I'm talking in addition to refrigerator soup omelets and stir-fry. Let's call them "back pocket meals". Meals that don't require much thought. Meals that don't require you to consult a mil-long recipe and a laundry list of ingredients. Meals that don't add any stress to your already insane day.
This is one of those meals. Put it in your back pocket.
Szechuan Green Beans with Ground Pork
Prep Time: 5 minutes
Cook Time: 15-20 minutes
Keywords: stir-fry entree dairy-free nut-free green beans pork rice Chinese
Ingredients (serves 4)
- 1-1/2 cups medium grain rice, uncooked
- 1 pound fresh green beans
- 1 pound ground pork
- 1 tablespoon vegetable, peanut, or olive oil + a drizzle
- 4 cloves garlic, grated (with a microplane or finely minced)
- 1/4 cup hoisin sauce
- 4 teaspoons low sodium soy sauce
- 2 teaspoons brown sugar
- 1/2 - 1 teaspoon crushed red chile pepper flakes
- sea salt
- ground white pepper
Combine rice with 3 scant cups of water and a big pinch of salt in a large pot over high heat. Bring to a boil, cover, and reduce heat to its lowest setting for 15 minutes. Turn off and run a fork through the rice.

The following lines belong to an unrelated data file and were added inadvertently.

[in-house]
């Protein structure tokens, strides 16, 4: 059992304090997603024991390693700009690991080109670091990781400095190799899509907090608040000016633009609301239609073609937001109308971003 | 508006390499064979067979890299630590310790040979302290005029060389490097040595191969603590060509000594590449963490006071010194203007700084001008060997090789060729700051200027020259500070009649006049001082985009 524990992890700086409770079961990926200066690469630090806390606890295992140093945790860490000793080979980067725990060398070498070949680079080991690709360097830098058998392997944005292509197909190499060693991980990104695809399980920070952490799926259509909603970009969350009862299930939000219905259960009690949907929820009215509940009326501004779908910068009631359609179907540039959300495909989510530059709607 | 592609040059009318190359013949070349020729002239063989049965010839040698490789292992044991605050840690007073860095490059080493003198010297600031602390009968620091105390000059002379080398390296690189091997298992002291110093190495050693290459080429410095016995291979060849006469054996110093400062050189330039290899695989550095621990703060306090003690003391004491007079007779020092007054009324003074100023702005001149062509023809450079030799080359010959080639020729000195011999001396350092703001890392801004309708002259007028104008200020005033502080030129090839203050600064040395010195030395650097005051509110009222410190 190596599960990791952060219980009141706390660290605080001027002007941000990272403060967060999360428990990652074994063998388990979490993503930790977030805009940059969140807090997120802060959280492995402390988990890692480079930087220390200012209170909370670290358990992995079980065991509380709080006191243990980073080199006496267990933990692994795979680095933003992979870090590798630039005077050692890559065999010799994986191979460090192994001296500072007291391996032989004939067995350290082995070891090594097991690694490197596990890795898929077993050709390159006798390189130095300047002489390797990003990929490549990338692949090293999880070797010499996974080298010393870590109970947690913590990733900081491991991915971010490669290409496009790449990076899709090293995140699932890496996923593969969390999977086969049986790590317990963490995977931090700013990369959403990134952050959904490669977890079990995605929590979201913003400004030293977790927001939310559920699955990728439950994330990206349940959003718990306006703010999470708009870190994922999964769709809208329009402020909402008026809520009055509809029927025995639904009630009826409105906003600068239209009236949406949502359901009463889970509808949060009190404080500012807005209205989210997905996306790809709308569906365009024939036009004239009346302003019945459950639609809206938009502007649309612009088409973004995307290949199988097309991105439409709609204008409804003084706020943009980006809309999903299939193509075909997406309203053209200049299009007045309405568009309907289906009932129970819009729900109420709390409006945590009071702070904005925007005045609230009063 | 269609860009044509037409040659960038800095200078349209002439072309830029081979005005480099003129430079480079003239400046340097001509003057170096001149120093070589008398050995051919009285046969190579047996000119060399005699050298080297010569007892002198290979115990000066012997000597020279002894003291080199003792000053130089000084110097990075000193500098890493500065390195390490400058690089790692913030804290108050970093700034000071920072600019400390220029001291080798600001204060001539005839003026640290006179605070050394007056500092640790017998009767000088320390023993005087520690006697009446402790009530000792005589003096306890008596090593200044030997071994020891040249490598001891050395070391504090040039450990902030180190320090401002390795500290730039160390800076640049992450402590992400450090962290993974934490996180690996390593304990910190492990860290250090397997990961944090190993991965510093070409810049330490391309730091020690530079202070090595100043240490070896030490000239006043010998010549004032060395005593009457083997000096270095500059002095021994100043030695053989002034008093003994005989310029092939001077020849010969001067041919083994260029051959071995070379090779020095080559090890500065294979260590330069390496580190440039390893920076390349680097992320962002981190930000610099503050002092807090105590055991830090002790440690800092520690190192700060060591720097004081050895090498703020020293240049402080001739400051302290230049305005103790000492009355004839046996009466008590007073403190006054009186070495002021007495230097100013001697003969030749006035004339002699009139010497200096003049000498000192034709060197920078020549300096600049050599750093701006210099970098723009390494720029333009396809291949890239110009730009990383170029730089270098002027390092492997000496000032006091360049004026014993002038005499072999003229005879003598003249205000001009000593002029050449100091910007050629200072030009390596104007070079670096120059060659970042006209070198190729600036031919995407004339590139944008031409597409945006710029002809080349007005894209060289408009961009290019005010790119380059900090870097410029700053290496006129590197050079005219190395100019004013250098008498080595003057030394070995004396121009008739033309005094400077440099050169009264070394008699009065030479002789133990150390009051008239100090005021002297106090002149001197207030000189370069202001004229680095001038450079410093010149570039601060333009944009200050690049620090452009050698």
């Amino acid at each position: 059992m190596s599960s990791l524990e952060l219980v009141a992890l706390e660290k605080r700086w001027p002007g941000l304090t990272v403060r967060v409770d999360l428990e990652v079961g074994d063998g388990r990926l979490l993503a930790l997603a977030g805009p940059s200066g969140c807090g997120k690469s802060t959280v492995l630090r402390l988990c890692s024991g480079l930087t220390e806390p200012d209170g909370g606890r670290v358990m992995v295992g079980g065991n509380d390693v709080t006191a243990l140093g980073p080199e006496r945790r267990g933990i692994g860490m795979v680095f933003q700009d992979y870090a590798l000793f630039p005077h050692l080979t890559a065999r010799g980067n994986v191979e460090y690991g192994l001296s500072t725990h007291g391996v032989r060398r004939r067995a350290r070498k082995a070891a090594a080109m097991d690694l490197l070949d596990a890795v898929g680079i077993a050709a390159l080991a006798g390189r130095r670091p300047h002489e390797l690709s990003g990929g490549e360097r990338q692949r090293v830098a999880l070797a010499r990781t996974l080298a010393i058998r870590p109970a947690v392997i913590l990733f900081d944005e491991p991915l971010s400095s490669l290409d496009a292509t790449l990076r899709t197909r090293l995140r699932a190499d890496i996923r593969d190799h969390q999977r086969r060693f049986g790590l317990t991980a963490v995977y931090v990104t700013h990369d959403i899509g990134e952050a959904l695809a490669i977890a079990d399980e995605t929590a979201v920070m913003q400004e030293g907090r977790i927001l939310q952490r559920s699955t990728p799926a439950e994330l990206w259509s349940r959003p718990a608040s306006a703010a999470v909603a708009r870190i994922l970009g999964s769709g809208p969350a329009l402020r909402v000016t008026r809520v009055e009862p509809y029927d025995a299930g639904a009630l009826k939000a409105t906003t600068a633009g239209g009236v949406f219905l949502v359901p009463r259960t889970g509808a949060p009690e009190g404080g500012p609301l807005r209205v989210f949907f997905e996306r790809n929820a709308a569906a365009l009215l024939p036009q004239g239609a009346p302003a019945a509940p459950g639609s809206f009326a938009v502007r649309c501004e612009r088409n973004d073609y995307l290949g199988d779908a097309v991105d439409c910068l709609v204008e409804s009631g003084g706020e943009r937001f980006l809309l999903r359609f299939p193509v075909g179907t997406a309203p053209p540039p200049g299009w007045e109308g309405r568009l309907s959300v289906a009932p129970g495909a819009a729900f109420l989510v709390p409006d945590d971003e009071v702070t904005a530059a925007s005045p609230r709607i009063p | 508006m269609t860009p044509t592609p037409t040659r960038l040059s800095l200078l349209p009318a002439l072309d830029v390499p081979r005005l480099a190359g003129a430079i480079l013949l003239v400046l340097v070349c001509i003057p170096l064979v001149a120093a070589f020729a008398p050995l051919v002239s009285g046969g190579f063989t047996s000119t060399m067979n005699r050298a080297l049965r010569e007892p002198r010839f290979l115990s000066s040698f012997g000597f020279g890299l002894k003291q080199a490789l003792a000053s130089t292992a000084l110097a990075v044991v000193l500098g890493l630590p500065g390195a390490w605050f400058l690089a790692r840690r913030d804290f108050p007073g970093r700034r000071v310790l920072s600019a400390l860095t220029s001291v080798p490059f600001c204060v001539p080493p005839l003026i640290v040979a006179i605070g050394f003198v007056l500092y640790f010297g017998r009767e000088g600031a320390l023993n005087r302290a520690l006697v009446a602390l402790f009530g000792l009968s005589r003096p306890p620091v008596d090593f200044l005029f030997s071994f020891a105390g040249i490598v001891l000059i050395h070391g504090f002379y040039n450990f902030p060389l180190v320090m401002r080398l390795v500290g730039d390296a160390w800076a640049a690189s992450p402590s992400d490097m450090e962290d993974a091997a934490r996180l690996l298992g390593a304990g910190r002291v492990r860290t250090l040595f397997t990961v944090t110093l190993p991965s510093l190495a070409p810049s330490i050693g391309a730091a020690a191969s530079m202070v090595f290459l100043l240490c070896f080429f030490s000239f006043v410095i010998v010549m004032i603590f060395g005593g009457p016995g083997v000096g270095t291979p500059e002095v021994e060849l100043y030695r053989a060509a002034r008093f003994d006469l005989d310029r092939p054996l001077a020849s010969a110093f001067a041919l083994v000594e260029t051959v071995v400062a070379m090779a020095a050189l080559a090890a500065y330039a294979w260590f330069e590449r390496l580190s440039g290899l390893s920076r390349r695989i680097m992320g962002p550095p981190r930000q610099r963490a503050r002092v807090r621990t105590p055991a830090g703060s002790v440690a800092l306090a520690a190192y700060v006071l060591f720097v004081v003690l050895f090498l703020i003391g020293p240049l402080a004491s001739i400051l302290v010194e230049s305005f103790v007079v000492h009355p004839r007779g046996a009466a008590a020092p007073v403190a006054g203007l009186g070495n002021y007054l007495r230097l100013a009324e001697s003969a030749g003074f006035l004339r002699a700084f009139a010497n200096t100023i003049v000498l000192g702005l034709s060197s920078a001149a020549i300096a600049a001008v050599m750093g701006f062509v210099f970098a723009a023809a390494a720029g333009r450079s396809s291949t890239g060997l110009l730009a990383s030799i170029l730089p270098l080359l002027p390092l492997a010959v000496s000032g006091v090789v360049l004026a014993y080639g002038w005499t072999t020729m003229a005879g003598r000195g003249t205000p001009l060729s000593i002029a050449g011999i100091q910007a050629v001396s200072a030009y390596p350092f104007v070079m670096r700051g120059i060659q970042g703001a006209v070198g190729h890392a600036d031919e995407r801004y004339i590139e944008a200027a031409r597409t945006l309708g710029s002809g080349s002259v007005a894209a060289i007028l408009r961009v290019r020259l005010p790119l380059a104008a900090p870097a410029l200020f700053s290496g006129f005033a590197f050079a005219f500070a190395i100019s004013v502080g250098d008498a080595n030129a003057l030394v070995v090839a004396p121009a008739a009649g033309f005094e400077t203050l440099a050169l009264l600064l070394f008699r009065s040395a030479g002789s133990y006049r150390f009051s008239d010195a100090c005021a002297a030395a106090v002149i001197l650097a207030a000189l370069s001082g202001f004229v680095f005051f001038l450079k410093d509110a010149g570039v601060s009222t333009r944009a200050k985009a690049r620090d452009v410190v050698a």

While the rice is cooking, bring another pot of salted water to a boil. Snap the ends off the green beans and cut them in half. Add them to the water once it boils and let simmer for 3 minutes, or until just al dente. Drain immediately.
While these are both going, heat the oil in a large, deep-sided skillet over medium. Add the pork and season with about a 1/4 teaspoon of salt and white pepper. Cook, breaking up, until browned through, ~5 minutes. Drain off any grease.
Add another drizzle of oil to the pan, and add the pork back to it, along with the grated garlic. Stir for 30 seconds, then add the hot drained green beans, as well. Add remaining ingredients and stir to until everything is well coated. Cook over medium, stirring most of the time, for 3-5 minutes. Taste, and adjust seasoning with more white pepper (or crushed red chile pepper) as needed.
Serve the green bean and pork mixture over the hot rice.
Using 1/2 teaspoon of crushed red chile peppers adds a nice amount of heat; enough to make your nose run a tiny bit and fire up your senses. If you like it so hot it hurts, add a full teaspoon (or more).
You could also forgo the rice and serve this over noodles, if you wish.
-adapted from Szechuan Green Beans with Ground Pork Recipe at Food.com